TN 8 (11-12)
DI 23022.989 Usher Syndrome- Type I
COMPASSIONATE ALLOWANCE INFORMATION
USHER SYNDROME- TYPE I
Usher Syndrome I; Usher Disease; Usher-Hallgren Syndrome; Halgren Disease; RP-Dysacusis Syndrome; Dystropia Retinae Dysacusis Disease; Graefe-Usher Syndrome; Retinitis Pigmentosa Deafness Syndrome
Usher Syndrome type I is an inherited disease that causes deafness, balance problems, and retinitis pigmentosa, an eye disorder that causes progressive vision loss. There are three types of Usher syndrome, with type I being the most severe. Usher syndrome is caused by mutations in the CDH23, MYO7A, USH1C, and USH1G genes.
DIAGNOSTIC TESTING, PHYSICAL FINDINGS, AND ICD-9-CM CODING
Diagnostic testing: The diagnosis of Usher syndrome is usually determined through hearing, balance, and vision testing. Age-appropriate audiologic testing is used to evaluate hearing loss. Evaluation of the eyes may include visual field tests to measure peripheral vision; electroretinogram (ERG) to measure the electrical response of the eye’s light sensitive cells; and retinal examination to observe the retina and other structures in the back of the eye. An electronystagmogram (ENG) measures involuntary eye movement that may be associated with balance problems.
Physical findings: Progressive degeneration of the retina; motor delays; and balance problems on neuromuscular examination.
ONSET AND PROGRESSION
Children with type I Usher syndrome are profoundly deaf at birth. Vestibular balance problems generally present by 18 months of age, with difficulties in sitting without support and then delays in walking ability. Vision loss caused by retinitis pigmentosa begins in early childhood, with rapid progression until the child becomes completely blind, usually within the first decade of life.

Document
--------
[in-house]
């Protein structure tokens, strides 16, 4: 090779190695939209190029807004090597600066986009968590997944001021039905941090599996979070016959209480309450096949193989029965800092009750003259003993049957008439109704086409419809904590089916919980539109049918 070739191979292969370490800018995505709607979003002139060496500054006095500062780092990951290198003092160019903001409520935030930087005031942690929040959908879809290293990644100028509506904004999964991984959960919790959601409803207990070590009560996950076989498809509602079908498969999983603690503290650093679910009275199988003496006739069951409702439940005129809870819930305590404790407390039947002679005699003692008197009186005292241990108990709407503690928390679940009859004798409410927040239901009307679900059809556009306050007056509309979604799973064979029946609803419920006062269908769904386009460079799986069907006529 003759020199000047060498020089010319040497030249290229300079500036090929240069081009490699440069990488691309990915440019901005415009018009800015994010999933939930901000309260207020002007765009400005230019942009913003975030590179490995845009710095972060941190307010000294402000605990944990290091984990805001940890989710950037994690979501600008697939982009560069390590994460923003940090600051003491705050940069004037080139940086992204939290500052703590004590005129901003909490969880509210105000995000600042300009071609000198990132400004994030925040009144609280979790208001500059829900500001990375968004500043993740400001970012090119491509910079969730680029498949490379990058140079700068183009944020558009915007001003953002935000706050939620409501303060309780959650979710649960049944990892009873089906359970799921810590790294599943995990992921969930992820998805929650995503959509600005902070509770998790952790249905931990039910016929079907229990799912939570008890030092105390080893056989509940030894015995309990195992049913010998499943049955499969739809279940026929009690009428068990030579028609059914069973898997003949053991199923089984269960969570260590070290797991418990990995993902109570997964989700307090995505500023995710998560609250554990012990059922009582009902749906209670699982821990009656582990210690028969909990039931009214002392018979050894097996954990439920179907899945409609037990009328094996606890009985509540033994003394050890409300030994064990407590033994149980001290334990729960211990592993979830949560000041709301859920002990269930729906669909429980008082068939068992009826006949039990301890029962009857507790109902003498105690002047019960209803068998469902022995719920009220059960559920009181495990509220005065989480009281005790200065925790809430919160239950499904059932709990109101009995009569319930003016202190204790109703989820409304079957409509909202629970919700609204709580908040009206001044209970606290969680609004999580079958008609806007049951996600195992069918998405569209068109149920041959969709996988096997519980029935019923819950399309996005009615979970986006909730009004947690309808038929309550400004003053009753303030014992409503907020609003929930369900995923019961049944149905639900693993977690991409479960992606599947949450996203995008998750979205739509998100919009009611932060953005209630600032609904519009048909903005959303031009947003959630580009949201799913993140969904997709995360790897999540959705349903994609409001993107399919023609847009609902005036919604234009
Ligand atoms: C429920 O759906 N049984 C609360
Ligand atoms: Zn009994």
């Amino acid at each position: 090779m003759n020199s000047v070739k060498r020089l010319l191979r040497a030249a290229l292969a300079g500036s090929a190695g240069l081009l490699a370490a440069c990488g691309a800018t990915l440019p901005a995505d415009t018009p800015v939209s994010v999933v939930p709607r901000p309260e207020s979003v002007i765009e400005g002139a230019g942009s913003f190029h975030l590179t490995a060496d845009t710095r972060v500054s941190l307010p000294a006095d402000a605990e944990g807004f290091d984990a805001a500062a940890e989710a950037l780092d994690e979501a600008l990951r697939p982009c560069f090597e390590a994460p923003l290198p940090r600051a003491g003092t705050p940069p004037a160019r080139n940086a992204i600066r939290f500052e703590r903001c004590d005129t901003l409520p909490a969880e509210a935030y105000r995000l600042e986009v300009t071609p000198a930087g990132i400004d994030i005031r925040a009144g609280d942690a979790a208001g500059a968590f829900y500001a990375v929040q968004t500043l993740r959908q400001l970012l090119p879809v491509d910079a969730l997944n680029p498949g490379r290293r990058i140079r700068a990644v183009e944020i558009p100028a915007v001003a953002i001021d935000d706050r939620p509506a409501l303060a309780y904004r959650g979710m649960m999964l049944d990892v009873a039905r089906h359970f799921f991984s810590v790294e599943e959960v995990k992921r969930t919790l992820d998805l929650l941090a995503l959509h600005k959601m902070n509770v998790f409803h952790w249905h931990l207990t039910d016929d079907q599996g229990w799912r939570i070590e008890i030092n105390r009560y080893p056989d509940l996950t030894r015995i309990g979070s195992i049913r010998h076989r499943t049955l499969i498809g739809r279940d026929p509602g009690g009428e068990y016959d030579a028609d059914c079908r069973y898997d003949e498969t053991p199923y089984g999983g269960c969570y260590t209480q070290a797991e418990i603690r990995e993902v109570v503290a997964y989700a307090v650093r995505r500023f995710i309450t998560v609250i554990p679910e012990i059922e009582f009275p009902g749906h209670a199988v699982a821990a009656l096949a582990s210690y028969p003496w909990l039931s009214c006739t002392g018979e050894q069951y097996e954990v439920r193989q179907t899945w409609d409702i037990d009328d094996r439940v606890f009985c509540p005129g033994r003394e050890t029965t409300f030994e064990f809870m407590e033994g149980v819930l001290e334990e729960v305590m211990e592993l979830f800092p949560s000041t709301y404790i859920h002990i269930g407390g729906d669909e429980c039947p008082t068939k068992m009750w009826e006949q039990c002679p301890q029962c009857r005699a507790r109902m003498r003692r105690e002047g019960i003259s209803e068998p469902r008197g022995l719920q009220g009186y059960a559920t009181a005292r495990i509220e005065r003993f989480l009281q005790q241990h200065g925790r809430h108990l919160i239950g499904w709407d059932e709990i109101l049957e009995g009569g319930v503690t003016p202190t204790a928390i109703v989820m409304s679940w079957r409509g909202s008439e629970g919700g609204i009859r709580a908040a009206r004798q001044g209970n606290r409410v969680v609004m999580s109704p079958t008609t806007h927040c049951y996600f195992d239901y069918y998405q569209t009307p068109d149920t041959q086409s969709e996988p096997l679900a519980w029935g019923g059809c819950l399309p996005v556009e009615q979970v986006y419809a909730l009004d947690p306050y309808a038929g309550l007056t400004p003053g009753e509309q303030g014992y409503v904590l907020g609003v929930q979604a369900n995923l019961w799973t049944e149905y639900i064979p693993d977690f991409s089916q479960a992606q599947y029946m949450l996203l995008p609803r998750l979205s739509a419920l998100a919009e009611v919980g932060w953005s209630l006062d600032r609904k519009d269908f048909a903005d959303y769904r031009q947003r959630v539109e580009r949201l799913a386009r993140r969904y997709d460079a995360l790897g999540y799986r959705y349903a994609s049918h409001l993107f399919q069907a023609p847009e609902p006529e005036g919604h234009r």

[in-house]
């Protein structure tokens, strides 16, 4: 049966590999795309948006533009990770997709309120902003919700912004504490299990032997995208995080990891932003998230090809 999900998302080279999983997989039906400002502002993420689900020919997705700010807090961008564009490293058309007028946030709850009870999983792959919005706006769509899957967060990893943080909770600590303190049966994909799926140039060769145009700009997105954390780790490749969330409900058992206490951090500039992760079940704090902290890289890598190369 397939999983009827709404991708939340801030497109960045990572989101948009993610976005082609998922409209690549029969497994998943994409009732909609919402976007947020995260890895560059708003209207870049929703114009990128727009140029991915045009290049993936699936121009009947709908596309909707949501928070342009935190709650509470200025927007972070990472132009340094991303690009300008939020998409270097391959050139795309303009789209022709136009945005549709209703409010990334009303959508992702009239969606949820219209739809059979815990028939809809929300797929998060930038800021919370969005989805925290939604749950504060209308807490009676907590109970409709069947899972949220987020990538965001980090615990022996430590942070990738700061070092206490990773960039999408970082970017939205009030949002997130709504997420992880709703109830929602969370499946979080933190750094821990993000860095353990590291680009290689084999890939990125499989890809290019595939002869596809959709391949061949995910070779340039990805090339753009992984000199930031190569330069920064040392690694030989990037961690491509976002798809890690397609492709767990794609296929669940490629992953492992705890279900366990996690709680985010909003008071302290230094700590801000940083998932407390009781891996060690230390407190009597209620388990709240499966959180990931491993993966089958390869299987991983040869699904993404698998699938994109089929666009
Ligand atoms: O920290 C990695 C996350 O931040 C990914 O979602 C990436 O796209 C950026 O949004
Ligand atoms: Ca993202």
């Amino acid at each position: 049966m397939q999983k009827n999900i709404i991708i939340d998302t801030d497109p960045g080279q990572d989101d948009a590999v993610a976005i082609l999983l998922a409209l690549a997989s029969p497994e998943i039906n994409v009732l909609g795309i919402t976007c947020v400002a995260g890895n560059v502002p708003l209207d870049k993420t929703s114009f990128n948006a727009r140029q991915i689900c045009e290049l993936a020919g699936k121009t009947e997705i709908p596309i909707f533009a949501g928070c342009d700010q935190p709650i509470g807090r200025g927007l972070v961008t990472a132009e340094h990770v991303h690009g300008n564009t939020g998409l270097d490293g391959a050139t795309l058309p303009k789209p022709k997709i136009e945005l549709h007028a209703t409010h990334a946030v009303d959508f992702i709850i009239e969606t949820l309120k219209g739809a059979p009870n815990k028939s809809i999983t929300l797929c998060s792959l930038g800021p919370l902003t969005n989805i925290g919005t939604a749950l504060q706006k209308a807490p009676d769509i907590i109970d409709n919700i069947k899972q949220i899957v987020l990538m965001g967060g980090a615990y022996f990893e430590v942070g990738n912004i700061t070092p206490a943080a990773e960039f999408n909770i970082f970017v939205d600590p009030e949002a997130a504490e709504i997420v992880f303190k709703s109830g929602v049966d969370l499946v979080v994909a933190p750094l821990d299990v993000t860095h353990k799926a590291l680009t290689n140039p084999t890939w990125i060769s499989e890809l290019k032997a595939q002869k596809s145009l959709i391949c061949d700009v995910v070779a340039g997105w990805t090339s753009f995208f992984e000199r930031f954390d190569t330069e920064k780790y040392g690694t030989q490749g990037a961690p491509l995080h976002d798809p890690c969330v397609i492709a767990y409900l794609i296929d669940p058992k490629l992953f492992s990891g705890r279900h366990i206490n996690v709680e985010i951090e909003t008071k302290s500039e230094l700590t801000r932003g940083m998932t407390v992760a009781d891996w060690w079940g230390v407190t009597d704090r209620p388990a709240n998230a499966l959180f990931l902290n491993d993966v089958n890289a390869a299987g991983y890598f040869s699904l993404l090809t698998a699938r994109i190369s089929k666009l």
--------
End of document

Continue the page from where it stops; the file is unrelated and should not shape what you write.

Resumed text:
There is no cure for this condition. Children with this disorder obtain little or no benefit from hearing aids, and are candidates for cochlear implants. Intervention strategies such as Braille instruction, low vision services or auditory training can help to improve the child’s quality of life.
SUGGESTED PROGRAMMATIC ASSESSMENT*
Suggested MER for evaluation:
Clinical history and examination that describes the diagnostic features of the impairment.
Complete otologic examination and audiometric testing within 2 months of the otologic examination.
Documentation of structural changes to the eye with an evaluation of visual acuity and visual fields.
Suggested Listings for Evaluation:
2.03 A or B or C
2.07 A and B
2.10 A or B
2.11 A or B
102.02 A or B
102.03 A or B or C
102.10 A or B
102.11 A or B
Most allowances will be based on meeting either the Hearing or Vision loss listings; although molecular genetic testing results may be included in the medical information, obtaining this genetic testing is not necessarily required for adjudication.
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* Adjudicators may, at their discretion, use the Medical Evidence of Record or Listings suggested to evaluate the claim. However, the decision to allow or deny the claim rests with the adjudicator.